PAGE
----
Monday, April 7, 2008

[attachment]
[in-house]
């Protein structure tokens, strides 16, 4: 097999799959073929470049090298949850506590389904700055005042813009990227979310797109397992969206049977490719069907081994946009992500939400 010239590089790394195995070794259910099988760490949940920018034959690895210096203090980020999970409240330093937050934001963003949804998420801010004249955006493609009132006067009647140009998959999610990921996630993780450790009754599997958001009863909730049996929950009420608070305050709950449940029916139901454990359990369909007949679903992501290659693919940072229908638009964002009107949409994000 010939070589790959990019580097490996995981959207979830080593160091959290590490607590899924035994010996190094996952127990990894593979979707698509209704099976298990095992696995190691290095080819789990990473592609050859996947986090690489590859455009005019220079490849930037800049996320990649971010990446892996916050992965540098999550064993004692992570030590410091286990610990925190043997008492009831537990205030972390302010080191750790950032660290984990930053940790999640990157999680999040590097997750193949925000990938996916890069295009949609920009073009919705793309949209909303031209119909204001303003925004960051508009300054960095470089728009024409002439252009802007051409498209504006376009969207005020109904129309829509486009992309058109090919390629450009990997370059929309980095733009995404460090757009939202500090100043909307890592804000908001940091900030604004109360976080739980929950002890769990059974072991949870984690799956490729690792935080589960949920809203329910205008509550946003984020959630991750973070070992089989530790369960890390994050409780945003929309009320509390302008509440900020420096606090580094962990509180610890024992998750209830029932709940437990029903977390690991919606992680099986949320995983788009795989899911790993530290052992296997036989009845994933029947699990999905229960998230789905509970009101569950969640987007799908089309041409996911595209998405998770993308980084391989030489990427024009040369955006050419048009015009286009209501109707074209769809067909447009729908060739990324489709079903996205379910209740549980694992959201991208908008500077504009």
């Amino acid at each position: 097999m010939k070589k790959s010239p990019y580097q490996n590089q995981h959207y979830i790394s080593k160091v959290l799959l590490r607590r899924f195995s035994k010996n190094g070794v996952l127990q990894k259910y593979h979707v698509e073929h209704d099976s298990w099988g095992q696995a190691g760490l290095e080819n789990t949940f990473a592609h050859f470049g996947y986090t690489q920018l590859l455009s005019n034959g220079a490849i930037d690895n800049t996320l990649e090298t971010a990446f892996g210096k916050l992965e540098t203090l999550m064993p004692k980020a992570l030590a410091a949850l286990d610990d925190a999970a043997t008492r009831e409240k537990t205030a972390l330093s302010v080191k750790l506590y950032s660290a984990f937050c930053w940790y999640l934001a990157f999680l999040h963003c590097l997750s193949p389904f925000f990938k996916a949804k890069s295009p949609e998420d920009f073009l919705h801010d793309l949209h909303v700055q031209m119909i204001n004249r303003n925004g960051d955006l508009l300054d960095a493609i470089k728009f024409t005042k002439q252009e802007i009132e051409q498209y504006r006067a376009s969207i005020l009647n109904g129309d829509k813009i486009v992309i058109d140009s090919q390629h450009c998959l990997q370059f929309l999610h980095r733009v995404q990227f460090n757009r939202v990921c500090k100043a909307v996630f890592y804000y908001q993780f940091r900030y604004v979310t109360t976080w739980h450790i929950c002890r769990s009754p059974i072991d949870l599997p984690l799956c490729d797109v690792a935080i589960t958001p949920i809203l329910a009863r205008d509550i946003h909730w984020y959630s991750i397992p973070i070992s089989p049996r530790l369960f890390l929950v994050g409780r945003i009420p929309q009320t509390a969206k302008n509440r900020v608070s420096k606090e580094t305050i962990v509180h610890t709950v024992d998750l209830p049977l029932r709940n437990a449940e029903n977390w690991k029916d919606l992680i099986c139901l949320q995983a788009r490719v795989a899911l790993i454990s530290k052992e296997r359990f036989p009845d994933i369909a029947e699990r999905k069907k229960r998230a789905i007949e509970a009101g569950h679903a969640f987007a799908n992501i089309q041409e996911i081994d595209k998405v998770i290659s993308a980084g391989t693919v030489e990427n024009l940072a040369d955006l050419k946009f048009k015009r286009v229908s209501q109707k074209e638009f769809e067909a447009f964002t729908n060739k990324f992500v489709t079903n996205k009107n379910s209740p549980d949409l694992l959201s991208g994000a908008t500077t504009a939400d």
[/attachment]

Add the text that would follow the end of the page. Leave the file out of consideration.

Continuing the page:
A disappointed investor in a hedge fund, residing in Oregon, can sue the New York law firm that drafted the offering documents for aiding and abetting the securities fraud of the principal, who had already pleaded guilty to securities fraud violations, under the Oregon securities statute. The federal district court for the S.D.N.Y. ruled against the defendant on a motion to dismiss and rejected its arguments that federal law preempted the statute statute and the state statute violated the dormant commerce clause. The court did, however, agree with defendant that plaintiff failed to allege that the securities were not federally covered securities and dismissed the claim based on sale of unregistered securities. The court noted that the U.S. Supreme Court, as recently as Stoneridge Investment Partners v. Scientific-Atlanta, Inc., recognized state authority to regulate and enforce its own fraud statutes in the securities area independent of federal law. It also found nothing in National Securities Markets Improvement Act (NSMIA) that preempts state oversight of fraud or deceit in the securities area. The Oregon Blue Sky Statute, modeled on the ALI's 1956 Uniform Securities Act, expressly provides a cause of action against aiders and abettors of securities fraud, and the Oregon Supreme Court has previously found that attorney preparation of legal materials for an offering qualifies as participating in or materially aiding under the statute. The court noted that while the principal probably lied to the law firm, the statute requires the defendant to establish its due diligence as an affirmative defense. Houston v. Seward & Kissel, LLP, 2008 WL 818745 (S.D.N.Y. Mar. 27, 2008).